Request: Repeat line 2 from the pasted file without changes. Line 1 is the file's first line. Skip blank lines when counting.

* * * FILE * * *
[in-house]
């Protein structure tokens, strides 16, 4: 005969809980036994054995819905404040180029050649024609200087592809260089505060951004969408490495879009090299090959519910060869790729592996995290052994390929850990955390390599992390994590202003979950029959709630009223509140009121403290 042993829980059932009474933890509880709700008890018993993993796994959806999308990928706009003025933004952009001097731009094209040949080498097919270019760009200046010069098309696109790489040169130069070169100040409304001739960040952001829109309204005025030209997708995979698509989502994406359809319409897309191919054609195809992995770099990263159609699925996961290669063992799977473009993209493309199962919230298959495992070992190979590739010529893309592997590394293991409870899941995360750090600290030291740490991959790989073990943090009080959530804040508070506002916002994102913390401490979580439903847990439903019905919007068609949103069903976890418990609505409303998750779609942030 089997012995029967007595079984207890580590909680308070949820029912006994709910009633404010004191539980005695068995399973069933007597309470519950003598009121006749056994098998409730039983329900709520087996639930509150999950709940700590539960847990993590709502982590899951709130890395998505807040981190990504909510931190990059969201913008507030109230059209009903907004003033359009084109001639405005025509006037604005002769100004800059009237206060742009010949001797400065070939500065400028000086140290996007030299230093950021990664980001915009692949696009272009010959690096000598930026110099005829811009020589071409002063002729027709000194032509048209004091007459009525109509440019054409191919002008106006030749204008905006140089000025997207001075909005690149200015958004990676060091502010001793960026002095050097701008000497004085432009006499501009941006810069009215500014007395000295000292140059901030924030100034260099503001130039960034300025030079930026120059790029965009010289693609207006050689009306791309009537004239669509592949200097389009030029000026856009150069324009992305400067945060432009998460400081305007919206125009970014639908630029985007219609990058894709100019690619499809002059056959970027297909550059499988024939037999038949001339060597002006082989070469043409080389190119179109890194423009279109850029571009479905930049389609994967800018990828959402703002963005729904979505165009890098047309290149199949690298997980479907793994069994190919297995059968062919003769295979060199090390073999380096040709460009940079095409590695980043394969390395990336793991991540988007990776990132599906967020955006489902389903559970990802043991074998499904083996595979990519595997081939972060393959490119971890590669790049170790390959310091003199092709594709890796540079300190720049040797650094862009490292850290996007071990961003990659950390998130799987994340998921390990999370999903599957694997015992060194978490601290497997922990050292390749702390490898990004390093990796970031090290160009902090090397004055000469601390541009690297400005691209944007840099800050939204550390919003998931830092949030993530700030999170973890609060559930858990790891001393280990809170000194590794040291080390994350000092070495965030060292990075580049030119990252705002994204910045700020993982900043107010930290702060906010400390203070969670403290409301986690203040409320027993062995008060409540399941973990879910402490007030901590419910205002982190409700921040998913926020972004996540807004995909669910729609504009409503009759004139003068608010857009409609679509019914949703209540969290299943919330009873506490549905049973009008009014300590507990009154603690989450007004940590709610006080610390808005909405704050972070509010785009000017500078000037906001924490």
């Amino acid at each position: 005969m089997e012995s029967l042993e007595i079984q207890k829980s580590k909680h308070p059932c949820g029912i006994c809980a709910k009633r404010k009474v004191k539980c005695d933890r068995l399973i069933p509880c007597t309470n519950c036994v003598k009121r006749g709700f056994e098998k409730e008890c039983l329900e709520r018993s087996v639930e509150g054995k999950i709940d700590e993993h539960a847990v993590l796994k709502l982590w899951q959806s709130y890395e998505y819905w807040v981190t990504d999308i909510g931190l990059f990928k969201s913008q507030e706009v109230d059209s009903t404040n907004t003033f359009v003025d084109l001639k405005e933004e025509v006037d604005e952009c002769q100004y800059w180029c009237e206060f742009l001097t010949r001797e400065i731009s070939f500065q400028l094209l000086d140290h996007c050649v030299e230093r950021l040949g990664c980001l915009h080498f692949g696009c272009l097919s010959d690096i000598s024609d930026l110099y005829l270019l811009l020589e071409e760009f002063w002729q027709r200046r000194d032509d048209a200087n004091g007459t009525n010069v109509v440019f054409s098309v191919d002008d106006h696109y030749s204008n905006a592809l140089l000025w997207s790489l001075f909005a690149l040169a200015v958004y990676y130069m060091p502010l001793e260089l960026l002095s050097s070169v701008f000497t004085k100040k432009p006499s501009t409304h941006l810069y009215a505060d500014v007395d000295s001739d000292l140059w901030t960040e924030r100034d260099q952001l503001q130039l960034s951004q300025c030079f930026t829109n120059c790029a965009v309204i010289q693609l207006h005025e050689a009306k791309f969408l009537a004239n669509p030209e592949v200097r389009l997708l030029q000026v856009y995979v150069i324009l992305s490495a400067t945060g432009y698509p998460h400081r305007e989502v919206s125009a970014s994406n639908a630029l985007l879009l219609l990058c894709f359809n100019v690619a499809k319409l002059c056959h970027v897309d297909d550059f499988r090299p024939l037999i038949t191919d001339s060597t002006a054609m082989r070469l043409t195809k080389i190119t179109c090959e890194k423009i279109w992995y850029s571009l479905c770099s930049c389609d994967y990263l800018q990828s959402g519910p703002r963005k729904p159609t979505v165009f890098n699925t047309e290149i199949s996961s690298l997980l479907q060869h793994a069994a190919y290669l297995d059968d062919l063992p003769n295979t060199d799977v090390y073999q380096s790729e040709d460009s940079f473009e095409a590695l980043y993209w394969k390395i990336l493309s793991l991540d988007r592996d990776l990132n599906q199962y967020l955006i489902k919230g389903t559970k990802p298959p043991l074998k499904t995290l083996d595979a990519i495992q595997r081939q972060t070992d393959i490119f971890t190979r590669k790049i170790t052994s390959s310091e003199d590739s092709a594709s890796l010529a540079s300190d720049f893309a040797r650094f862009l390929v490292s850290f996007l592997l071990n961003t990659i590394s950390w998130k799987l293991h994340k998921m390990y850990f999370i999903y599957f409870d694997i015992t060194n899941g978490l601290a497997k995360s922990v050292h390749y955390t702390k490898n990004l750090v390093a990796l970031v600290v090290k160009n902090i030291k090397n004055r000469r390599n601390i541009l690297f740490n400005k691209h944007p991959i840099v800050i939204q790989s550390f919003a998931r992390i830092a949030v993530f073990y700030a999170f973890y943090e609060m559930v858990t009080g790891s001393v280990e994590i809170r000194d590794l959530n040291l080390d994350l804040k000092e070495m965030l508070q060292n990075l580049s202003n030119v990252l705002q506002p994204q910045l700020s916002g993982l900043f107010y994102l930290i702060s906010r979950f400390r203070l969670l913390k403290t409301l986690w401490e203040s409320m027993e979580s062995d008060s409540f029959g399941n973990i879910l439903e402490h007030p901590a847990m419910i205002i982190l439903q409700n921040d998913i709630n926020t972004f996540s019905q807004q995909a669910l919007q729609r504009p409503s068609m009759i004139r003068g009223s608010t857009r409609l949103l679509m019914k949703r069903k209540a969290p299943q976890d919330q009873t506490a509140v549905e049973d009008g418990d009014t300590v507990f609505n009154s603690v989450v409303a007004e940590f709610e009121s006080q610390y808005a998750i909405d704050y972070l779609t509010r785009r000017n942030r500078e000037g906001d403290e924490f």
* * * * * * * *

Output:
């Protein structure tokens, strides 16, 4: 005969809980036994054995819905404040180029050649024609200087592809260089505060951004969408490495879009090299090959519910060869790729592996995290052994390929850990955390390599992390994590202003979950029959709630009223509140009121403290 042993829980059932009474933890509880709700008890018993993993796994959806999308990928706009003025933004952009001097731009094209040949080498097919270019760009200046010069098309696109790489040169130069070169100040409304001739960040952001829109309204005025030209997708995979698509989502994406359809319409897309191919054609195809992995770099990263159609699925996961290669063992799977473009993209493309199962919230298959495992070992190979590739010529893309592997590394293991409870899941995360750090600290030291740490991959790989073990943090009080959530804040508070506002916002994102913390401490979580439903847990439903019905919007068609949103069903976890418990609505409303998750779609942030 089997012995029967007595079984207890580590909680308070949820029912006994709910009633404010004191539980005695068995399973069933007597309470519950003598009121006749056994098998409730039983329900709520087996639930509150999950709940700590539960847990993590709502982590899951709130890395998505807040981190990504909510931190990059969201913008507030109230059209009903907004003033359009084109001639405005025509006037604005002769100004800059009237206060742009010949001797400065070939500065400028000086140290996007030299230093950021990664980001915009692949696009272009010959690096000598930026110099005829811009020589071409002063002729027709000194032509048209004091007459009525109509440019054409191919002008106006030749204008905006140089000025997207001075909005690149200015958004990676060091502010001793960026002095050097701008000497004085432009006499501009941006810069009215500014007395000295000292140059901030924030100034260099503001130039960034300025030079930026120059790029965009010289693609207006050689009306791309009537004239669509592949200097389009030029000026856009150069324009992305400067945060432009998460400081305007919206125009970014639908630029985007219609990058894709100019690619499809002059056959970027297909550059499988024939037999038949001339060597002006082989070469043409080389190119179109890194423009279109850029571009479905930049389609994967800018990828959402703002963005729904979505165009890098047309290149199949690298997980479907793994069994190919297995059968062919003769295979060199090390073999380096040709460009940079095409590695980043394969390395990336793991991540988007990776990132599906967020955006489902389903559970990802043991074998499904083996595979990519595997081939972060393959490119971890590669790049170790390959310091003199092709594709890796540079300190720049040797650094862009490292850290996007071990961003990659950390998130799987994340998921390990999370999903599957694997015992060194978490601290497997922990050292390749702390490898990004390093990796970031090290160009902090090397004055000469601390541009690297400005691209944007840099800050939204550390919003998931830092949030993530700030999170973890609060559930858990790891001393280990809170000194590794040291080390994350000092070495965030060292990075580049030119990252705002994204910045700020993982900043107010930290702060906010400390203070969670403290409301986690203040409320027993062995008060409540399941973990879910402490007030901590419910205002982190409700921040998913926020972004996540807004995909669910729609504009409503009759004139003068608010857009409609679509019914949703209540969290299943919330009873506490549905049973009008009014300590507990009154603690989450007004940590709610006080610390808005909405704050972070509010785009000017500078000037906001924490």